page 85: "Finally, I tore open the package they made me save for last. Inside, padded carefully between layers of tissue, was an unbelievably resounding salvar khamees, one of those Indian outfits consisting of loose-fitting pants with a long top and scarf, or dupatta. The deep crimson fabric screamed sanguinely open. A river of nearly neon gold dye wound noisily through its length. The salvar was ornately embroidered with gold and silver and garnet beads and little bells that made a racket even as I lifted it out of the box. All in all it was, in fact, so loud I could hear it. Heavy, too — funny how all those little driblets could add up." page 125-126: "I looked at the multicolored swirl-patterned box hesitantly. In my past experience, gifts from Edison rarely boded well. And when I tore apart the layers of carefully packed tissue paper, I found an elaborate salwar kameez — loose pants, a long tunic-style top, and a trailing scarf, or dupatta. The salwar was a startling peacock-green, and embroidered so ornately with gold and silver threads and glittering beads that it made my eyes hurt. When I lifted it up, the room resounded to the tinkle of thousands of tiny golden bells. It was surprisingly heavy — all that jigna really added up — and it was the last thing in the world I ever wanted to wear."
page 92-93: "All day the house had smelled of spices, and now before our eyes lay the resulting combustion of all that kitchen chemistry. The feast my mother had conjured up was extravagant, and I realized how hungry I was; I wasn’t a big fan of Indian food, at least not on a daily basis, but today the sight of it was pure poetry ... Brown sugar roti and cloud-puff puris just itching to be popped. Coconut rice fluffed up over the silver pot like a sweet-smelling pillow. Samosas transparent, peas bundling just below the surface. Spinach with nymph-finger cloves of garlic that sank like butter on the tongue. A vat of cucumber raita, the two-percent yogurt thickened with sour cream (which my mom added when we had guests, though she denied it when asked; I’d seen the empty carton, not a kitten lick left). And the centerpiece: a deep serving dish of lamb curry, the pieces melting tenderly off the bone." page 130: "This year, fortunately, there wasn’t an egg in sight. Instead, the house had smelled of spices all day, and when we sat down at the dining room table, I nearly combusted at the sight of the extravagant feast my mom had conjured up. Usually I wasn’t a big fan of Indian food, but today I was suddenly starving. The table creaked with the weight of crisp, brown rotis and feather-light, puffy puris. A basket of my favorite kheema naan sat beside the clouds of cashew and sultana-studded coconut rice in an enormous pot. There was plump okra fried in oil and garlic till it melted like butter on the tongue, aloo curry studded with peppercorns and glistening chopped chilis, and a crock of raita, a cool, delicious mixture of yogurt and sour cream, bursting with finely chopped onions and cucumbers. The centerpiece was a deep dish of mutton curry, the meat (my mom only used halal bought from an Arab butcher in Edison) already falling off the bone."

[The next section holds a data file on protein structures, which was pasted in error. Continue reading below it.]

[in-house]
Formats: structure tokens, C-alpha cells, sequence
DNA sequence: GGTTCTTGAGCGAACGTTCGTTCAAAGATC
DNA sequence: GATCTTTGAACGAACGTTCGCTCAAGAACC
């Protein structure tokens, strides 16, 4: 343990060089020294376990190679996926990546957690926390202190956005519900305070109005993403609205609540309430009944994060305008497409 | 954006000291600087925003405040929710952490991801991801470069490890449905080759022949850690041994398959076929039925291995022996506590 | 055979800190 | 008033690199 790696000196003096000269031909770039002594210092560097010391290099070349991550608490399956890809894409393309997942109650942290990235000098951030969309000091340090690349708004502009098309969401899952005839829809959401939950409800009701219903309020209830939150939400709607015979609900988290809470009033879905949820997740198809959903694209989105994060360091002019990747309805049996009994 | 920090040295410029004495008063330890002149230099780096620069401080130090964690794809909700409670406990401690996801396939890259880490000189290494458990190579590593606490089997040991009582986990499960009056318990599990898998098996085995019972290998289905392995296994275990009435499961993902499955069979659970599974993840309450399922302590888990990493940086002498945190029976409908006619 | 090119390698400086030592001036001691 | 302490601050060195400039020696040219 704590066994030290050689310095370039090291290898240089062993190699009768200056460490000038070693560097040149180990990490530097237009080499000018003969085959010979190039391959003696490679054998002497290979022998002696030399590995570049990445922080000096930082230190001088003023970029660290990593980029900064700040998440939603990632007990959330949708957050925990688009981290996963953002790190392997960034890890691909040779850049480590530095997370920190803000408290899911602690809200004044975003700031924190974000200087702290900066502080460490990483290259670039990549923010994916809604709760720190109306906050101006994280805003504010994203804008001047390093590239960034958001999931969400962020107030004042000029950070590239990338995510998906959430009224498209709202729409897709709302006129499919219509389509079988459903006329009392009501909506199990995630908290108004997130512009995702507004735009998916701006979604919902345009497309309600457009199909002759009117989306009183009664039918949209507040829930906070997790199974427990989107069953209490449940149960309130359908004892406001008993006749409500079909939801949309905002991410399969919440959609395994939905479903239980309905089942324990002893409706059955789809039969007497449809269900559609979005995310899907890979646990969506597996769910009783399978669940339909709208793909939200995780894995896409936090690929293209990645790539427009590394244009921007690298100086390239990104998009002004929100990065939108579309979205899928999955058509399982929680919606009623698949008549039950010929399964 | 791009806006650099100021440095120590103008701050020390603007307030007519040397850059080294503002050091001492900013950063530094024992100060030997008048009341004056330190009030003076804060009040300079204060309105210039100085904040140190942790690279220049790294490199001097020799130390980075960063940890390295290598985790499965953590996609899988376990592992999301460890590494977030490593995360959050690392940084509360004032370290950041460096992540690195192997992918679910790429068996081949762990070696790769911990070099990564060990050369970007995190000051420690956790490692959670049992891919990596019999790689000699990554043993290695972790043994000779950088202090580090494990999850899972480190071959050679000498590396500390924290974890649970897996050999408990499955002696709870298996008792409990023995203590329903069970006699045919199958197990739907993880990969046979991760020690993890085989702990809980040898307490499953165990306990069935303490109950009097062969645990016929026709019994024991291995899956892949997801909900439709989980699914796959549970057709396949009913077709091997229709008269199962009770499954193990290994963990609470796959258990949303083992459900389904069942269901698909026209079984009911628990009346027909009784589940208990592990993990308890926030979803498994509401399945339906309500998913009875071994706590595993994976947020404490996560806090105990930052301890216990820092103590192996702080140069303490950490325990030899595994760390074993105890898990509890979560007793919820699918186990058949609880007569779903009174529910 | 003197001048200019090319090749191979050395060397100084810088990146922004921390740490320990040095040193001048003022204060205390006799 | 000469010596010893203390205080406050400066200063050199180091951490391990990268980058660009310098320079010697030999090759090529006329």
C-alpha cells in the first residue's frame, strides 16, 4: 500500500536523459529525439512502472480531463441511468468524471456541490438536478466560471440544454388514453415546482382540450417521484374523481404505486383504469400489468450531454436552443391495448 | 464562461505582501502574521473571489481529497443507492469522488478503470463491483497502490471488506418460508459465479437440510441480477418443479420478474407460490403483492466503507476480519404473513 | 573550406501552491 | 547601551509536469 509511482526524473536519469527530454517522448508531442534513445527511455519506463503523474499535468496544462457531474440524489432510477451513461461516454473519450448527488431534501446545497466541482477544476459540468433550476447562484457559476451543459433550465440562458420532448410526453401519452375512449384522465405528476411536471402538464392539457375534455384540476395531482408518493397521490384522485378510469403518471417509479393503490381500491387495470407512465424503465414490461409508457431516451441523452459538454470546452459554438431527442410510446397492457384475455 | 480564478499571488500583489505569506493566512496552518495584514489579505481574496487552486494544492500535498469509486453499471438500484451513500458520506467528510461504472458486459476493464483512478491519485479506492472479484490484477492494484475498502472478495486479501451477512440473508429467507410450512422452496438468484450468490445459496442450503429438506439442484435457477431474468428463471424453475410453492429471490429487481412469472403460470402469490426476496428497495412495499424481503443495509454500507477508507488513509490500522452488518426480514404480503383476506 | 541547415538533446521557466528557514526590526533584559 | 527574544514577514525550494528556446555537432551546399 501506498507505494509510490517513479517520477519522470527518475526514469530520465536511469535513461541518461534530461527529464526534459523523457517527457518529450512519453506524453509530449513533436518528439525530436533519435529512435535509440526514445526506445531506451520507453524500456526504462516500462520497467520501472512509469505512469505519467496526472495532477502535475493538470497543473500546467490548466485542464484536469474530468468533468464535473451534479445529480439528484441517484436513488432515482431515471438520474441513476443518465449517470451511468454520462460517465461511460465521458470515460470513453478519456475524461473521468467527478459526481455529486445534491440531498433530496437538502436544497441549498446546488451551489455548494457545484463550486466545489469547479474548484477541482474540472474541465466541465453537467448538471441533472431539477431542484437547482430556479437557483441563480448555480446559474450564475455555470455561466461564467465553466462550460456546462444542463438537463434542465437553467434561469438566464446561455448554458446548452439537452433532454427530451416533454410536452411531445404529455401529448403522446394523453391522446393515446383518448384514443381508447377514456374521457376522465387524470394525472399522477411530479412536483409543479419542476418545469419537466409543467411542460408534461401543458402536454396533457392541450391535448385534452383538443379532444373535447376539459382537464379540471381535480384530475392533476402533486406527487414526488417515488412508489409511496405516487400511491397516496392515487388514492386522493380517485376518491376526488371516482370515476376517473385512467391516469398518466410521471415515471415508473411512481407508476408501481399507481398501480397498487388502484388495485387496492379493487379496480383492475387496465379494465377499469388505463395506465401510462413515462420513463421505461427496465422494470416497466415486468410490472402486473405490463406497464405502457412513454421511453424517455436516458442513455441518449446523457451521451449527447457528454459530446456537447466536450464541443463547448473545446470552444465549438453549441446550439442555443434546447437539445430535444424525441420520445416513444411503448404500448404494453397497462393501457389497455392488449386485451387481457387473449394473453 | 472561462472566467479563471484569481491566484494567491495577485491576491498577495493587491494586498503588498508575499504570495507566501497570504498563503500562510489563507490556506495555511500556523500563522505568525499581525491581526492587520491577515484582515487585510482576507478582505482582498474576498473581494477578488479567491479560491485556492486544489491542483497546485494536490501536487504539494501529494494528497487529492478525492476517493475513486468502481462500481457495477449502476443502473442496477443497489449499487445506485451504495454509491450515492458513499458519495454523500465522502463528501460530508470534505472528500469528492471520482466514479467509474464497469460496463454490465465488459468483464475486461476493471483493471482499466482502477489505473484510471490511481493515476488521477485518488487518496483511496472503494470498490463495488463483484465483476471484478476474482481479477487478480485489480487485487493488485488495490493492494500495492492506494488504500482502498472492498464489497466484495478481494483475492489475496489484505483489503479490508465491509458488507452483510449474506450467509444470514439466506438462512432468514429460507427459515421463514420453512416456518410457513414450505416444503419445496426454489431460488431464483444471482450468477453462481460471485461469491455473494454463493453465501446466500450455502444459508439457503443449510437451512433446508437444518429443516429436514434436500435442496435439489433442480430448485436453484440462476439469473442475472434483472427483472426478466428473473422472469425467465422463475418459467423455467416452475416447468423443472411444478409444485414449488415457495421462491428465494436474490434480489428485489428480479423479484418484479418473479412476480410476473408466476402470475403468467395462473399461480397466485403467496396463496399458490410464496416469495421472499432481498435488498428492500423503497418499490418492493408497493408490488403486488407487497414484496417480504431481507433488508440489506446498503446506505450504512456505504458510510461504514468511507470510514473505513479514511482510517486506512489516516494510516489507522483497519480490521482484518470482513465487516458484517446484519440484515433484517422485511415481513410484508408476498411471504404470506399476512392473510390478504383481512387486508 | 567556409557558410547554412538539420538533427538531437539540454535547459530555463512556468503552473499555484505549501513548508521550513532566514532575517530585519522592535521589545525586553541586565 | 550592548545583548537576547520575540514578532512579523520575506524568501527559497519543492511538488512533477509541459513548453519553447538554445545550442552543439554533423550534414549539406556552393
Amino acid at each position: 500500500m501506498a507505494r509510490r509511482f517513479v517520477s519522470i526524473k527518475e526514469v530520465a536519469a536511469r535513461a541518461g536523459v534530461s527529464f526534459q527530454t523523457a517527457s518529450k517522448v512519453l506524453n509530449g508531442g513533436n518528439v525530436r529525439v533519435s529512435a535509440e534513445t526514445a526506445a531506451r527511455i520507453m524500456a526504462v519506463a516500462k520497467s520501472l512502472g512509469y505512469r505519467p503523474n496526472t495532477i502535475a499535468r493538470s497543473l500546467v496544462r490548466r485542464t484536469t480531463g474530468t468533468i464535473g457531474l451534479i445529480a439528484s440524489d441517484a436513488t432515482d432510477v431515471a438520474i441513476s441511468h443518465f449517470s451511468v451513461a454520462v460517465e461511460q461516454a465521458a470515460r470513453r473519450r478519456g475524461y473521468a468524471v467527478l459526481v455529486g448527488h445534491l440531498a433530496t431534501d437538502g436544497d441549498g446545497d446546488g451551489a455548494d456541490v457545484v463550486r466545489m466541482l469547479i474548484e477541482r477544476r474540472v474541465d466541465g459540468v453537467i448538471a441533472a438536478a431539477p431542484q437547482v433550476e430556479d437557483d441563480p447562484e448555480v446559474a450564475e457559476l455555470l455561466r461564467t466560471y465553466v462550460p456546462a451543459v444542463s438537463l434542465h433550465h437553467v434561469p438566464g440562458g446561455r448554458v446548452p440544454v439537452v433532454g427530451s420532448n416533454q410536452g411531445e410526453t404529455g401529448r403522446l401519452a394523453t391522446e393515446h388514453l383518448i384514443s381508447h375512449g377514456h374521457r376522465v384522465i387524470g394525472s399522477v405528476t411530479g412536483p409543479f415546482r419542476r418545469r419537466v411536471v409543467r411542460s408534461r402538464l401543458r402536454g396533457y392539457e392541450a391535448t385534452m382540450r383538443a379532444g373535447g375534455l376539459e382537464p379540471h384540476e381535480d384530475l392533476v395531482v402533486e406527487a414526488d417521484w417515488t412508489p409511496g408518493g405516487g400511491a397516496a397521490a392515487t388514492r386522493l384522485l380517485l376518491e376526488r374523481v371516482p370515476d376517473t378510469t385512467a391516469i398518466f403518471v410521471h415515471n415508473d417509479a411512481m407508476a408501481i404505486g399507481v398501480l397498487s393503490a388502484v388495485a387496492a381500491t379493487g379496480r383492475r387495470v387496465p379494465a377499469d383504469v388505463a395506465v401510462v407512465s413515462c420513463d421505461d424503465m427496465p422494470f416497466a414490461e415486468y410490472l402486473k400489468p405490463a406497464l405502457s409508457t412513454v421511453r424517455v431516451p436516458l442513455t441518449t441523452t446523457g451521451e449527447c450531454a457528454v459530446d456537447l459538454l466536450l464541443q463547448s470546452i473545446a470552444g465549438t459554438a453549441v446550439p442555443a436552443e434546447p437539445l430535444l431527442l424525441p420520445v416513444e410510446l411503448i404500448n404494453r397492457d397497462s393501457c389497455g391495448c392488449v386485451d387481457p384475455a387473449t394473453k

page 13: "India. I had few memories of the place, but the ones I held were dream clear: Bathing in a bucket as a little girl. The unnerving richness of buffalo milk drunk from a pewter cup. My Dadaji pouring tea into a saucer so it would cool faster, sipping from the edge of the thin dish, never spilling a drop. A whole host of kitchen gods (looking so at home in the undishwashed unmicrowaved room). Meera Maasi crouching on the floor to sift the stones from rice. Cows huddled in the middle of the vegetable market, sparrows nesting on their backs. Hibiscus so brilliant they look like they’d caught fire. Children with red hair living in tires. A perpetual squint against sun and dust. The most delicious orange soda I’ve ever drunk — the cap-split hiss, and then the bubbling jetstream down a parched throat." page 230-231: "I had only a few memories of India; the last time my family visited was six years ago, when I was in the sixth grade….Some impressions stood out sharply in my mind, still as clear as freshly developed Polaroids. I remembered the cold, creamy taste of fresh buffalo milk, Babaji pouring Ovaltine from one tin cup to another until froth bubbled thickly on the surface and it was cool enough to drink. I remembered shooting rockets made of coconut leaves off the rooftop terrace, and watching the beady-eyed green-and-yellow lizards that scuttled over the putty-colored walls after a hard rain. I remembered cold baths from a bucket with a plastic dipper, and sweet, oily badam halva from the nearby Chola hotel. Sometimes I still read the old Enid Blyton books, which were only available in countries of the former British empire. Most of all, I could close my eyes and return to the smells of sun and dust and refuse, mixed with sharp chilis, my grandmother’s soft rose talcum powder, and the heady, sweet scent of blossoming hibiscus."